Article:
State voters approved Proposition 215 in 1996, allowing medical marijuana in the state, while state Senate Bill 420, which details the amount of marijuana a person can possess for medical purposes, prevents cities and counties from banning marijuana dispensaries. But federal law says marijuana -- medical or otherwise -- is illegal. "I want to apologize to the families who are suffering and who have to go through this," Sandusky said.  "There are no winners here.  Not the state, not the federal government, not the patients who need medical marijuana."...

Sandusky turns 43 on Tuesday.  "It's not going to be a real happy birthday," G3 Holistic patient Christopher Kenner said.  "I hate to think this is the last time I'll see him."

Federal authorities in June arrested Sandusky and additional operators of the Inland Empire chain of marijuana stores and others associated with a warehouse, where marijuana was cultivated for the stores, on federal drug trafficking charges.  A six-count indictment returned by a federal grand jury charged three owners and operators of G3 Holistic stores. The indictment also charged three people who allegedly worked at a large grow operation in an Ontario warehouse that supplied marijuana to the three G3 stores.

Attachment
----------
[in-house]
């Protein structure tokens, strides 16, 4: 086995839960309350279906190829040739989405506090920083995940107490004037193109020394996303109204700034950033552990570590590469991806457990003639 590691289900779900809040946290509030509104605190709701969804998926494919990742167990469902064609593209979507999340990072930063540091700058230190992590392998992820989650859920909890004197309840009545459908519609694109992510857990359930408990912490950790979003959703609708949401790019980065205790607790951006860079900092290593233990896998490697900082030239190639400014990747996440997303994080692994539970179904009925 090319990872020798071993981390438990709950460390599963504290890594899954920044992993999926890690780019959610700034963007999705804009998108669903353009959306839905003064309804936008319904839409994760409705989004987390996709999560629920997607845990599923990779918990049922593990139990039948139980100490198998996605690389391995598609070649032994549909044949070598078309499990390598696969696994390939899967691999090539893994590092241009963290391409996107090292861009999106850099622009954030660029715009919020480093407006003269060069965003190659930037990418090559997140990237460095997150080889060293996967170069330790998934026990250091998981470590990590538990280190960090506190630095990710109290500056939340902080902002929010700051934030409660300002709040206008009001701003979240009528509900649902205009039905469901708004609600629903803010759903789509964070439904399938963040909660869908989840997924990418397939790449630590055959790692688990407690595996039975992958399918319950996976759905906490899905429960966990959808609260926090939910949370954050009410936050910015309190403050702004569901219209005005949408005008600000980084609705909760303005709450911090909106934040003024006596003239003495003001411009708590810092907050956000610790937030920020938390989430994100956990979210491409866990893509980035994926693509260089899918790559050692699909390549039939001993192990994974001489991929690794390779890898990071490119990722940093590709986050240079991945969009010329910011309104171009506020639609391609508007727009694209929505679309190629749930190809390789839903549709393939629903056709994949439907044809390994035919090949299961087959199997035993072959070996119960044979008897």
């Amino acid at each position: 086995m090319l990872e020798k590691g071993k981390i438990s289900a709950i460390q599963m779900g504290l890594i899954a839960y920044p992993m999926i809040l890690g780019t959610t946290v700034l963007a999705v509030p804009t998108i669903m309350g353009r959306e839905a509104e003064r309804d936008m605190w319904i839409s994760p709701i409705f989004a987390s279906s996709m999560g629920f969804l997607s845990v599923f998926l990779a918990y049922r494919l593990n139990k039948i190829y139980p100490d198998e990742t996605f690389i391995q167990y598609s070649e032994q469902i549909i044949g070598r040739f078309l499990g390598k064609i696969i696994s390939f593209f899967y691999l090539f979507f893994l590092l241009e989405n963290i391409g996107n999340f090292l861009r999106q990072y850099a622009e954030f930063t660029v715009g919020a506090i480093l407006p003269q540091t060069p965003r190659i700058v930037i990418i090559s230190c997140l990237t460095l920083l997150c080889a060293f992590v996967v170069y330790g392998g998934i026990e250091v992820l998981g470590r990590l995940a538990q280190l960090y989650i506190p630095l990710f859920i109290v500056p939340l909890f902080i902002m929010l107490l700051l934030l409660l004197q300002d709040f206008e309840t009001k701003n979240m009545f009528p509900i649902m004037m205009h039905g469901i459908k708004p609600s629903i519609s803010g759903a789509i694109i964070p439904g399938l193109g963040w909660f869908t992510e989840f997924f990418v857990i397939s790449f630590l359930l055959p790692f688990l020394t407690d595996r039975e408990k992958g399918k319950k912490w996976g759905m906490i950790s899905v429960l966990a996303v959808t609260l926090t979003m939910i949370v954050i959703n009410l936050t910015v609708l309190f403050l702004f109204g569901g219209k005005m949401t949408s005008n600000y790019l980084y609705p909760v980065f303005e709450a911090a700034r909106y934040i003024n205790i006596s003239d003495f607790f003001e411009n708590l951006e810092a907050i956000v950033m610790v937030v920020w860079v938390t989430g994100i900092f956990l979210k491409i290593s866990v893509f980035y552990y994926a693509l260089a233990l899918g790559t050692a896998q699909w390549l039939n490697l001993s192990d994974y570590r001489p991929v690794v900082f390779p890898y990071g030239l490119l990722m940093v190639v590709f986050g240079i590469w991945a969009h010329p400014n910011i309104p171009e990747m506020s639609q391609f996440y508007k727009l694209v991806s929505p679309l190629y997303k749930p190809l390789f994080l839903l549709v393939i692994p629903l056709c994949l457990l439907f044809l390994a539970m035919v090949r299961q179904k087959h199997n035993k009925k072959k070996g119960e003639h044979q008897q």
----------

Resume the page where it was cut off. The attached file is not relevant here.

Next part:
I presume that Aaron Sandusky has preserved all of his potential appellate issues concerning his trial and sentencing and that he will pursue an appeal in the Ninth Circuit. Consequently, I doubt today's federal sentencing is the last chapter in his federal prosecution story.